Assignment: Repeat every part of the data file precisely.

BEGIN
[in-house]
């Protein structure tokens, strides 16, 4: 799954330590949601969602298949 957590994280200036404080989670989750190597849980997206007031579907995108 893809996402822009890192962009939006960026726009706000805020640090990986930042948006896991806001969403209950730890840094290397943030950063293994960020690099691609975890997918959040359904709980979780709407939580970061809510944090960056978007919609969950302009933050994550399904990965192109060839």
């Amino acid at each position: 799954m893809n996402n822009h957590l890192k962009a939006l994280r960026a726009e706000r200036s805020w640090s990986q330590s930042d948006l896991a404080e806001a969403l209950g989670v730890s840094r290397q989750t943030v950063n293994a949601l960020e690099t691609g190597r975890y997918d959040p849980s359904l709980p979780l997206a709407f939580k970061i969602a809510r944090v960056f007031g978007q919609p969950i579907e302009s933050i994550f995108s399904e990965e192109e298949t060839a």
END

[in-house]
């Protein structure tokens, strides 16, 4: 799954330590949601969602298949 957590994280200036404080989670989750190597849980997206007031579907995108 893809996402822009890192962009939006960026726009706000805020640090990986930042948006896991806001969403209950730890840094290397943030950063293994960020690099691609975890997918959040359904709980979780709407939580970061809510944090960056978007919609969950302009933050994550399904990965192109060839």
């Amino acid at each position: 799954m893809n996402n822009h957590l890192k962009a939006l994280r960026a726009e706000r200036s805020w640090s990986q330590s930042d948006l896991a404080e806001a969403l209950g989670v730890s840094r290397q989750t943030v950063n293994a949601l960020e690099t691609g190597r975890y997918d959040p849980s359904l709980p979780l997206a709407f939580k970061i969602a809510r944090v960056f007031g978007q919609p969950i579907e302009s933050i994550f995108s399904e990965e192109e298949t060839a």